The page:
Chicken pops and sizzles in fragrant coconut oil in the skillet.
A vegetarian option, carrot-coconut-curry soup, simmers on the neighboring burner. I’ve got five omnivores and a temporary vegetarian in the house, so I chop and stir and saute to nourish each one.
I’ve been cooking meals for over twenty years now. Tonight, the sweet and sour chicken I whip up from memory, adding a dash more soy or shaking in more brown sugar as I deem necessary. The soup is new, a recipe from a Ladies Home Journal that I picked up at the bookstore so that I could study the publication and consider submitting an essay about my dumb dog, Clarence, and how he’s taught me a lesson in unconditional love.
Clarence, cornstarch to thicken, turn the chicken, where’s a spoon?…All this rolls through my brain and evaporates as quickly as the vapor swirl that rises from the soup-pot.
There’s a stack of mail on the dining room table, right next to a pile of college art homework and a teetering tower of library books. There’s a random collection of shoes near the front door, a small stack of laundry on the couch and an even larger (as in mountainous) stack in my bedroom. It’s mid-March and valentine hearts still dangle from the chandelier.
It’s Thursday, so I’ve choreographed the dance of drop-offs and pick-ups and my shoulders drop a bit with the relaxing thought that I’m in for the night. The cooking is the work I love. The nourishing of souls and bodies, the sensory gift of spice and vegetable and sauce.
It’s hard to believe that I spent six months incapable of running this home while recovering from our accident. But I did and now, like a miracle, I’m back in the fray full throttle. I breathe a prayer of thanks over the stovetop and it mingles and rises with the steam.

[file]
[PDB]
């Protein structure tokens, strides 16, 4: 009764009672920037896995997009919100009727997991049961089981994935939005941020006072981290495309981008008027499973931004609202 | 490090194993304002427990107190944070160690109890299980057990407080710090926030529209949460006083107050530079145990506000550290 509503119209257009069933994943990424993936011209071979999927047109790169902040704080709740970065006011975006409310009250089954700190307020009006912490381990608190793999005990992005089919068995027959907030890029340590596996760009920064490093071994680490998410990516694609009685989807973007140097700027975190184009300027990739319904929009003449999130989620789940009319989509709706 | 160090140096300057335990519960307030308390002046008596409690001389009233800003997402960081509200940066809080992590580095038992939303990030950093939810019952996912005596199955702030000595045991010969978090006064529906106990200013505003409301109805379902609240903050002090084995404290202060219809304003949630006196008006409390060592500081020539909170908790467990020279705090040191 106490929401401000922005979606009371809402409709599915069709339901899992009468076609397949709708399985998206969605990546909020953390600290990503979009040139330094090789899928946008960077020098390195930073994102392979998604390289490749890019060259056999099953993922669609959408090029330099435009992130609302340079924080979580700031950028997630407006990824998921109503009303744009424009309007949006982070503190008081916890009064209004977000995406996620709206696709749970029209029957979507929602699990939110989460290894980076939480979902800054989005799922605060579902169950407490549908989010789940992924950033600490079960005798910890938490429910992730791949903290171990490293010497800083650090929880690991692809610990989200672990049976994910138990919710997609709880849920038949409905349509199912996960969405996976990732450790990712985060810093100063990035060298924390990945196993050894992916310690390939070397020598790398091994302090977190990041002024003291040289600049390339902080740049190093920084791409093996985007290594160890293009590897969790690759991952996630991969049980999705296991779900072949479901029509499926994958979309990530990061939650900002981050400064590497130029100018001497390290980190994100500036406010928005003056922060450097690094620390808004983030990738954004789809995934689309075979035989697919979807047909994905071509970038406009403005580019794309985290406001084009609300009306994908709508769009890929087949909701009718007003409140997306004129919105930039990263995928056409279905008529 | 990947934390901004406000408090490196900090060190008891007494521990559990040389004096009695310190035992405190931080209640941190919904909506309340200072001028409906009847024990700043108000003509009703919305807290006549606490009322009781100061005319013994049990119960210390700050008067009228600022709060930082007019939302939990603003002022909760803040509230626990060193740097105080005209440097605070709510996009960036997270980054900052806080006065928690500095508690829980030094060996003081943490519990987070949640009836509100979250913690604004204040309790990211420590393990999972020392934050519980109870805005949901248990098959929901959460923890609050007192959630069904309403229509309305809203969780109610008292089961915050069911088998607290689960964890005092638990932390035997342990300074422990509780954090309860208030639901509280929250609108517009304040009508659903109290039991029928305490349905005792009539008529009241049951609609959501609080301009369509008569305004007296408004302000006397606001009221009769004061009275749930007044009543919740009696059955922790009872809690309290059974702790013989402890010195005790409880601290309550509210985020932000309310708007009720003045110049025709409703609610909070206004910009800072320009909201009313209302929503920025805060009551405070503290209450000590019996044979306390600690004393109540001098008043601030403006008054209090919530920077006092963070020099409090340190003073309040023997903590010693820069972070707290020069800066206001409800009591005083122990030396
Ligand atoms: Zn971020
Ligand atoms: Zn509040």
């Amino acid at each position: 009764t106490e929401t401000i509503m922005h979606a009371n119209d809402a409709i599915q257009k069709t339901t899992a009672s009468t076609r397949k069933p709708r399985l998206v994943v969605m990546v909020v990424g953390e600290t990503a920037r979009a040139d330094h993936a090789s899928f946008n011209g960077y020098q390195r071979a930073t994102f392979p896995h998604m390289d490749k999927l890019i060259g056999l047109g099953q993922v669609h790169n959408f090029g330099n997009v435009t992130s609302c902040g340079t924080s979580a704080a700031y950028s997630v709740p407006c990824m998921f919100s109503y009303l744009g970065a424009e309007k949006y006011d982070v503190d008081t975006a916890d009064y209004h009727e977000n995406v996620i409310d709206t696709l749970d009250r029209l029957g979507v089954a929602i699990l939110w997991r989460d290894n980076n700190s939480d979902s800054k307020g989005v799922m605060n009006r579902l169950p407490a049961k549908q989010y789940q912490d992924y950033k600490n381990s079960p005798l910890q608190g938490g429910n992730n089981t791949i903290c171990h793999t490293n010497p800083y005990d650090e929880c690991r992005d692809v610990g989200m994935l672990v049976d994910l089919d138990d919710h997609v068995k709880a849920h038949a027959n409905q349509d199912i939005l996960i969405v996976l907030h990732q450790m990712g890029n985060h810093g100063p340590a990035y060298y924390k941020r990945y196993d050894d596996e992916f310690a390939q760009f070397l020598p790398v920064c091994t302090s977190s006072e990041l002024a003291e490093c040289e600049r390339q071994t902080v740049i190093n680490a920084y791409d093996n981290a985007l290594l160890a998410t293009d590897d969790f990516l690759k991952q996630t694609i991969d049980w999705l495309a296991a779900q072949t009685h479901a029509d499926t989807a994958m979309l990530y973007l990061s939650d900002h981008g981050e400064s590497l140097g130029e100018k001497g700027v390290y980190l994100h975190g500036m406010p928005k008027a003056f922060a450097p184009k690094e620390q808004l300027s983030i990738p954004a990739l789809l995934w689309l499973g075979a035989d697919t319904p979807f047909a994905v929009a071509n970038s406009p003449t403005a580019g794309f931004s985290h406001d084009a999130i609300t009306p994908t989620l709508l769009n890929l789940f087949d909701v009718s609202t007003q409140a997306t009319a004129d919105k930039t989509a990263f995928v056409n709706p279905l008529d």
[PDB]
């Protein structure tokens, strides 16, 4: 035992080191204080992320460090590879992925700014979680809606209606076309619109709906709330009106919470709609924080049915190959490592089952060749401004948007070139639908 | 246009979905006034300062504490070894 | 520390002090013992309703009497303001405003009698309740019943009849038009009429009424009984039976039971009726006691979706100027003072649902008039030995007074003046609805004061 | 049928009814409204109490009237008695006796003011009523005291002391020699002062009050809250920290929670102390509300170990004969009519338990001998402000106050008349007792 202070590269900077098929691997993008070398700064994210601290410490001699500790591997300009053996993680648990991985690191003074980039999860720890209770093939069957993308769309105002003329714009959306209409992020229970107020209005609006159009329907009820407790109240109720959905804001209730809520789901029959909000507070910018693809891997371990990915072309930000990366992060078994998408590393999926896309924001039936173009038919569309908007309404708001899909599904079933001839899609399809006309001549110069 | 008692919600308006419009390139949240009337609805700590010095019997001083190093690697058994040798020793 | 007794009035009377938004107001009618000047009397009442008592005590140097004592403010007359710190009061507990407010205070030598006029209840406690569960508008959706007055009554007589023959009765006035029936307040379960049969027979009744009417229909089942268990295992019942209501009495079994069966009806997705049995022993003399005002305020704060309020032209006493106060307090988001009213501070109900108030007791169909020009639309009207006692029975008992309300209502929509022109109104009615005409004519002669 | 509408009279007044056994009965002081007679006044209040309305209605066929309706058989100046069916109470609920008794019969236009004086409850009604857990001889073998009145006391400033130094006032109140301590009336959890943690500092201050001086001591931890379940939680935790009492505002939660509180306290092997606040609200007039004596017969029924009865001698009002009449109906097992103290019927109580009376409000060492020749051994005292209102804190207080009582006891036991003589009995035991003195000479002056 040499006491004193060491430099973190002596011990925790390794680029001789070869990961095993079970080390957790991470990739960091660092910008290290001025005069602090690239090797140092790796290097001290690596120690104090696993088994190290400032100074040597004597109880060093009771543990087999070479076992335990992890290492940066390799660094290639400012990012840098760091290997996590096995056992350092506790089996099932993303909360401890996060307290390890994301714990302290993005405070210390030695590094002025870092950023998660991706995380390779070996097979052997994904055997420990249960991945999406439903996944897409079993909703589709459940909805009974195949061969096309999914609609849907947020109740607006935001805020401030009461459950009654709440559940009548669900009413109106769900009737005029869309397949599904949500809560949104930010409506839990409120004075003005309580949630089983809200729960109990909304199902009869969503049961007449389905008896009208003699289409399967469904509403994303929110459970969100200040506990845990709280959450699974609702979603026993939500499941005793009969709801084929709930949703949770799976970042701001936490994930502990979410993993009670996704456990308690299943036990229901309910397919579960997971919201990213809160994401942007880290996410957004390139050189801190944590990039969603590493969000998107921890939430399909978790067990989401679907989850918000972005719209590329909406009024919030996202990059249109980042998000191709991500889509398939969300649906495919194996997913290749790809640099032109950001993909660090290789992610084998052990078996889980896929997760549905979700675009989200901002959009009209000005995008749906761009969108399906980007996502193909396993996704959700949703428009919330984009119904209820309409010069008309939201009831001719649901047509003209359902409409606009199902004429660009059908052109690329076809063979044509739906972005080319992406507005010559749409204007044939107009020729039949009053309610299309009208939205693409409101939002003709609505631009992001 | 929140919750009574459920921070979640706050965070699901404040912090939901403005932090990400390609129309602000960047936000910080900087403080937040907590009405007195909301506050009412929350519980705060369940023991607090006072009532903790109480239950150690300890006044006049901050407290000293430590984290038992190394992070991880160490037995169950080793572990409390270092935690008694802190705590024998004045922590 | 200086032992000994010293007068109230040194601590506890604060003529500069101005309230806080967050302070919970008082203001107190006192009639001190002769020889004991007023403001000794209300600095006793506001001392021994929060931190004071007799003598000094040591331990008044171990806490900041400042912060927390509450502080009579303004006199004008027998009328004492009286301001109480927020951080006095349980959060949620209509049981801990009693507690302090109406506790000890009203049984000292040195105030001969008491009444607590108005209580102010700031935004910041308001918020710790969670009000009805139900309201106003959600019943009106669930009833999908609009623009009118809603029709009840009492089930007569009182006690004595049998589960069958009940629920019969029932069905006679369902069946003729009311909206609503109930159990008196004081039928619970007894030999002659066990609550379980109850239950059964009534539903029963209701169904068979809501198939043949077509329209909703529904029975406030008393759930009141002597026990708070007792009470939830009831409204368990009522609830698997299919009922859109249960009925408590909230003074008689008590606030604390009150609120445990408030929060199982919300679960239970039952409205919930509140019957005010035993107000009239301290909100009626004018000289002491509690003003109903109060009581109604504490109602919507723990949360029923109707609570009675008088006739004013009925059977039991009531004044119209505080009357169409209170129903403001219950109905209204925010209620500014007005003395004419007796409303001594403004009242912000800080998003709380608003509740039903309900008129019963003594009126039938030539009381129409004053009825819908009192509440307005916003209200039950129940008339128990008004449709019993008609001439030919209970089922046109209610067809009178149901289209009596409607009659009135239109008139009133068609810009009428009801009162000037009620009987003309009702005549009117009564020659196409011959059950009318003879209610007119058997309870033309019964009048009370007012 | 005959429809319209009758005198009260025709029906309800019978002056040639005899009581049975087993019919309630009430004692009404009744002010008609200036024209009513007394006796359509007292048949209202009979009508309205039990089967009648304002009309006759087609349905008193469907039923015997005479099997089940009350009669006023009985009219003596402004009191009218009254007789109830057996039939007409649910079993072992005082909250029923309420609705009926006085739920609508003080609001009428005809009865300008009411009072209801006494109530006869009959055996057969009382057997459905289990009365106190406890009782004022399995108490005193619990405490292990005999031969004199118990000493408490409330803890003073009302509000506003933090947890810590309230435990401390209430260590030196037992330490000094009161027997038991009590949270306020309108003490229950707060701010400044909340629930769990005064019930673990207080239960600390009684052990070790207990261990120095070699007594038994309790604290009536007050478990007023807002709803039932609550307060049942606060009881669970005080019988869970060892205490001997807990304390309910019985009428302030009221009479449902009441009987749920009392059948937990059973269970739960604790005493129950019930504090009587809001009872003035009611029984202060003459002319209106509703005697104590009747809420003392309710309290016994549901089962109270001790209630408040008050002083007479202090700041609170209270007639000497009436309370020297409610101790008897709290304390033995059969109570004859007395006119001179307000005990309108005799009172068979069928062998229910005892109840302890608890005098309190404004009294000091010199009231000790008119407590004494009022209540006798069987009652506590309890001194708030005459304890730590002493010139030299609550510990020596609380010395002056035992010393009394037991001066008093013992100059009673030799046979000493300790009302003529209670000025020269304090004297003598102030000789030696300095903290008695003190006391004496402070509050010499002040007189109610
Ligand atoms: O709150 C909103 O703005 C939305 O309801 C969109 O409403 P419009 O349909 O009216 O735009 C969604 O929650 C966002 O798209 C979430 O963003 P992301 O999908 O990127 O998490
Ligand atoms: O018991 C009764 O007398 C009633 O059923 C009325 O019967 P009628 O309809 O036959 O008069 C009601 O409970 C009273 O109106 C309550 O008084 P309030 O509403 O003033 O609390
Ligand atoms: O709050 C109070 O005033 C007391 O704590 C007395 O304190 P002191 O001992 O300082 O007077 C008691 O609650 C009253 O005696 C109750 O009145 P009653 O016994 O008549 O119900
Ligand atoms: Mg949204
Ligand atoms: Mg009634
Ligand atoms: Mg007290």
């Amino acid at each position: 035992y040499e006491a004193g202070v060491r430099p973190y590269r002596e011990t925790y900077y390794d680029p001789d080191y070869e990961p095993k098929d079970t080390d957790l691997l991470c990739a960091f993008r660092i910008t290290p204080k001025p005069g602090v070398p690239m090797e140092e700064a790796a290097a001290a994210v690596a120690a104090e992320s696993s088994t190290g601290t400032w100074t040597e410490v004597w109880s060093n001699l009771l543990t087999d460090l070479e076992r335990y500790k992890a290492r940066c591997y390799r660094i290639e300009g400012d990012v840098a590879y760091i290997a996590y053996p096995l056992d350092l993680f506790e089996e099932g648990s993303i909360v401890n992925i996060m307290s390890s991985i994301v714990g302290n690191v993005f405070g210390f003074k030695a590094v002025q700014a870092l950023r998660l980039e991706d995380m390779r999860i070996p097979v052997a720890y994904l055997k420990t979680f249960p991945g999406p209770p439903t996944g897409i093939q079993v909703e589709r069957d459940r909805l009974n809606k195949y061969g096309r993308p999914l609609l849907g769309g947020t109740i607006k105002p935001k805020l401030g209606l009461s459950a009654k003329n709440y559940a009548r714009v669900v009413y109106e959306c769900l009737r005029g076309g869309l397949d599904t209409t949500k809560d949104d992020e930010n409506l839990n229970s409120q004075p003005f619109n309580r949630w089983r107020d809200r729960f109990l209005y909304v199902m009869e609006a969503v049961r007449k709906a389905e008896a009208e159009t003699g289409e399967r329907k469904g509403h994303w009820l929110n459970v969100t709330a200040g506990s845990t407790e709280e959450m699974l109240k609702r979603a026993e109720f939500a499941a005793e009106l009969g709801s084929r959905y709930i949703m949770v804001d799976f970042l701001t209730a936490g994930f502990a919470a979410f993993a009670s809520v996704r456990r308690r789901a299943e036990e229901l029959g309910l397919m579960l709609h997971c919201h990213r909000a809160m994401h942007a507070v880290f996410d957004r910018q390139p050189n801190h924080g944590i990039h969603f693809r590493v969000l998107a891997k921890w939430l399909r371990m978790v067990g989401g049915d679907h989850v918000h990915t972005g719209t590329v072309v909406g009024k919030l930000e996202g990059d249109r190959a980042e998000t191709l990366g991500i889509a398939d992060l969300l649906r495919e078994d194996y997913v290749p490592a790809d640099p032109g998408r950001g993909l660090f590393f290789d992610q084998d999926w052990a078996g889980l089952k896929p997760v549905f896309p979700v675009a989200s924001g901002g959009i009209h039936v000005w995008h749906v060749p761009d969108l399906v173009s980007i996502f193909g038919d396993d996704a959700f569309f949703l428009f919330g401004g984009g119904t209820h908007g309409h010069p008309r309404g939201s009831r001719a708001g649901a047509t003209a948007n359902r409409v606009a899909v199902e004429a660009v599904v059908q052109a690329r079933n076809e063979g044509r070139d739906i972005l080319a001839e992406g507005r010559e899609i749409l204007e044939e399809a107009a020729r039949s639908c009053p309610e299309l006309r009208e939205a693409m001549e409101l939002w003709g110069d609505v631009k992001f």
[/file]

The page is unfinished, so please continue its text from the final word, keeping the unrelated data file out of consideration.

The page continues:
And honestly, this is right where I want to be.
It’s weird, counter-cultural almost, to feel satisfied with my career choice when it’s been this stay-at-home-gig. A low-paying, under-appreciated and misunderstood profession. And it’s hard because I feel short-handed and short-sighted so much of the time.
I haven’t developed an amazing, organizational system or added “homeschool mom” to my long list of duties. I send them all off to school now, happily, and welcome the masses back home each afternoon. They arrive each day ravenous, digging through the fridge and in cabinets for snacks. But in the midst of the tumble of shoes and backpacks and snack-wrappers and dogs and the cat there is the conversation. The sweet comfort of recounting the day, telling stories, saying nothing but silly things.
Eventually, we eat. We eat late, my husband still in his browns (UPS) and worn-out-happy, and we talk and sip soup and eat rice and slurp sweet, sour sauce. We laugh at ridiculous YouTube videos and settle into beds and comfy chairs and the UPS guys falls asleep on the couch, again.
And the piles and stacks on the dining room table, pushed to one side, wait for the morning. The cat finds a laundry pile and sleeps on it. The dishes get done and I begin to turn off the lights.
It’s eleven and I’m drinking coffee with my daughter and eating vegan chocolate cookies that she baked and cooled on the island in the kitchen. Me in the midst of my lifetime, her on the cusp of college life. We sip. She takes hers black. I like cream.
And this, this is home. A mess of real. A perfect blend of imperfection.